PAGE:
print(p)

Then let’s do it again for the OEDs computed for different Css percentiles. Remember that the OEDs are inversely proportional to Css.

p <- ggplot(data=m.css.Total) +
geom_crossbar(aes(x=Compound.factor,y=oed.css50,
ymin=oed.css75,
ymax=oed.css25))+
geom_linerange(aes(x=Compound.factor,
ymin=oed.css25,
ymax=oed.css10))+
geom_linerange(aes(x=Compound.factor,
ymin=oed.css90,
ymax=oed.css75)) +
geom_point(aes(x=Compound.factor, y=oed.css5)) +
geom_point(aes(x=Compound.factor, y=oed.css95))+
geom_crossbar(aes(x=Compound.factor, y=exposure.median,
ymin=exposure.median.95CI.lower,
ymax=exposure.median.95CI.upper),
color='#FC8D62')+
scale_y_log10()+
theme_bw()+
theme(axis.text.x = element_text(size = 12, angle = 60,
hjust = 1, colour = "grey50"),
axis.ticks.x = element_line(size=0.01, color = 'grey50'),
legend.title = element_text(size=rel(1.2)),
legend.text = element_text(size=rel(1.2))) +
labs(x='Compound',
y='OED or Inferred Exposure, \n mg/kg/day')
ggsave(plot=p, filename=paste0('pdf_figures/',
paste('oed_exposure_plot',model,
'poormetab', poormetab,
'fupcensor', fup.censored.dist,
"FuptoFub",
'Total', 'OEDdistoverCss',
sep='_'),'.pdf'),
width=14,height=8.5)
print(p)

#Plotting heatmaps Heatmaps will let us visualize the magnitude of the difference in AER, OED, and exposure, between each subpopulation and the total population, for each chemical.

## Plotting AER heatmaps

To visualize the difference in AER from the total population for each group, it’s probably best to look at the order-of-magnitude differences. That is, if AER for the total population for a given chemical is 1e6, and AER for the same chemical for the Age.6.11 population is 1, then AER for Age.6.11 is 6 orders of magnitude less than AER for the total population.

To compute this numerically, compute the difference in the log10 AERs between each subpopulation and the total population. In the example above, log10 AER for Age.6.11 is log10(1) = 0, and log10 AER for the total population is log10(1e6) = 6. So the difference is 0 - 6 = -6.

#Compute difference in log AERs:
#log AER group - log AER Total
m.tmp[, logAER.diff:=log10(aer)-
m.tmp[ExpoCast.group=='Total', log10(aer)],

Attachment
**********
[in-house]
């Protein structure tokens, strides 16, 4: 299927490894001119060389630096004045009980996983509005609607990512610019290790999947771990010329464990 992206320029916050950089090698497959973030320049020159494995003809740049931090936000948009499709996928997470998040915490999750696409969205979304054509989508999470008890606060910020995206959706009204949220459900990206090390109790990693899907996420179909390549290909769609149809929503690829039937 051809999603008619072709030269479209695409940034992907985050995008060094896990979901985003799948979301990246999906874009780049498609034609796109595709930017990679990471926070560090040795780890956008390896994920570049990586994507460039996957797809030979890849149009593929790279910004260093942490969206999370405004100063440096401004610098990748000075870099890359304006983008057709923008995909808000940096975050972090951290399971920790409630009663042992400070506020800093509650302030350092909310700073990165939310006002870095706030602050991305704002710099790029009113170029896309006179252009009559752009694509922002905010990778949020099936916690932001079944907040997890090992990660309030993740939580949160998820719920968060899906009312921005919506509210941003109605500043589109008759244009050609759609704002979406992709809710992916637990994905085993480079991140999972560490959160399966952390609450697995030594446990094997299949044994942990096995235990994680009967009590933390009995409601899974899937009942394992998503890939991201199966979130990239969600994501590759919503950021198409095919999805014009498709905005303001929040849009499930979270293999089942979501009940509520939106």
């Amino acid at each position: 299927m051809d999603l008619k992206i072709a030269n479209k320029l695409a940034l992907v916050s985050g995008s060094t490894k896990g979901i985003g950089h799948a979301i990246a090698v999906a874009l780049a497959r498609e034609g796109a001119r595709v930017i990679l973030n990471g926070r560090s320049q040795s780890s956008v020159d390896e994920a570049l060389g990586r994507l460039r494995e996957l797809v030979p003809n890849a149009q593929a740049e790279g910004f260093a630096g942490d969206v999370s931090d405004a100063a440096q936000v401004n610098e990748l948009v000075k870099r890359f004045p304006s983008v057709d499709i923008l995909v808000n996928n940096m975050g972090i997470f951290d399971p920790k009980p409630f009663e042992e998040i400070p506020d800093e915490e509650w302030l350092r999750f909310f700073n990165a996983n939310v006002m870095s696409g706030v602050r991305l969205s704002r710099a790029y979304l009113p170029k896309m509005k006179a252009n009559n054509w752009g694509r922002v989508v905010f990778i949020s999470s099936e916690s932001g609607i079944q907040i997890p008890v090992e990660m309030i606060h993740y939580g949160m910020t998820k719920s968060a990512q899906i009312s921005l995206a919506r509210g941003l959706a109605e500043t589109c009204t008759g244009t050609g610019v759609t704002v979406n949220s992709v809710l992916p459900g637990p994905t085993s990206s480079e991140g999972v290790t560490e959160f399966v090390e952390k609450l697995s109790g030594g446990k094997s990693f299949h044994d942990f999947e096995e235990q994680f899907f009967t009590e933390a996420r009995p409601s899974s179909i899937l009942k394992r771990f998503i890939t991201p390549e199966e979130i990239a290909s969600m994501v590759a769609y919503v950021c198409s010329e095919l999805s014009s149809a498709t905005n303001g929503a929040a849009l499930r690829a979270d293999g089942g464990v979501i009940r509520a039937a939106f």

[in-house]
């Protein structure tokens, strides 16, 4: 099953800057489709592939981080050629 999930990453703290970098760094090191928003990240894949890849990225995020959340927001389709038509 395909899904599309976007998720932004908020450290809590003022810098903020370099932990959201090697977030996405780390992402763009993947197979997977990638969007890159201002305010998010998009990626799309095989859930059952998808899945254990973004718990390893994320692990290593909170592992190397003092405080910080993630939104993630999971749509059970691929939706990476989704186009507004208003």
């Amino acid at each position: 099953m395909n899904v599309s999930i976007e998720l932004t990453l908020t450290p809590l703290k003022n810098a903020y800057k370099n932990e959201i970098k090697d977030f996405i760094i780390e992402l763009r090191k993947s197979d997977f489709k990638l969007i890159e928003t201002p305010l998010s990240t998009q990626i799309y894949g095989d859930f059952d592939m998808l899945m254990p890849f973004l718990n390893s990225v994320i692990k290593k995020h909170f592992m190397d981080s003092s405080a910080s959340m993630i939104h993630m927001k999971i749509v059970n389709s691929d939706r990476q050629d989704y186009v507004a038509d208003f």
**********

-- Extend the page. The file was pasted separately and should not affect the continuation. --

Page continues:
by=ExpoCast.group]
#if logAER.diff is positive, then log AER group > log AER Total
#if logAER.diff is negative, then log AER group < log AER Total

To create the heatmap, first cast the data table into matrix form.

#Cast into matrix
m.mat <- reshape2::acast(m.tmp[,
.(Compound.factor, ExpoCast.group, logAER.diff)],
Compound.factor~ExpoCast.group,
value.var='logAER.diff')

To visualize differences above and below some mean value, it’s usually best to use a diverging colormap, like those in ColorBrewer 2. Unfortunately, heatmap.2 — the function we’ll use to create the heatmap plots — doesn’t have a built-in way to properly interpolate the diverging color palettes provided by, e.g., RColorBrewer. So we have to set up a function to do the interpolation. This function is a minor adaptation of some code provided in a Stack Overflow answer by Josh O’Brien.

#Use a diverging color palette
#Based on http://stackoverflow.com/a/10986203 by Josh O'Brien
diverge.color <- function(data,pal_choice="RdBu",Thresh=0){
#use 100 colors total, and divide the data into 100 bins
#meaning that the "halfway" color is bin 50
nHalf<-50
Min <- min(data,na.rm=TRUE)
Max <- max(data,na.rm=TRUE)
pal<-RColorBrewer::brewer.pal(n=11,pal_choice)
#interpolate gradient between the first two colors
rc1<-colorRampPalette(colors=c(pal[1],pal[2]), space="Lab")(10)
#interpolate gradient between each succeeding pair of colors
for(i in 2:10){
tmp<-colorRampPalette(colors=c(pal[i],pal[i+1]), space="Lab")(10)
rc1<-c(rc1,tmp)
}
#calculate the data breaks
rb1 <- seq(Min, Thresh, length.out=nHalf+1)
rb2 <- seq(Thresh, Max, length.out=nHalf+1)[-1]
rampbreaks <- c(rb1, rb2)
cuts <- classInt::classIntervals(data, style="fixed", fixedBreaks=rampbreaks)
return(list(cuts=cuts,rc1=rc1))
}

Then we use the diverge.color function to generate the appropriate colors and breaks for the AER data.

brks <- diverge.color(data=c(as.vector(m.mat), -0.8,0.8),pal_choice='RdBu')
breaksv <- brks$cuts[['brks']] Then we generate a matrix of character strings so that we can label the single cell with missing data for the AER and exposure heatmaps. notemat <- matrix(rep("", length(m.mat)), nrow=nrow(m.mat), ncol=ncol(m.mat)) notemat[which(is.na(m.mat), arr.ind=T)] <- 'NA' For ease of use later, define a list of plotting options to use for all the heatmap.2 calls. hm_args <- list(Rowv=FALSE, #don't reorder rows dendrogram = 'column', col=brks$rc1,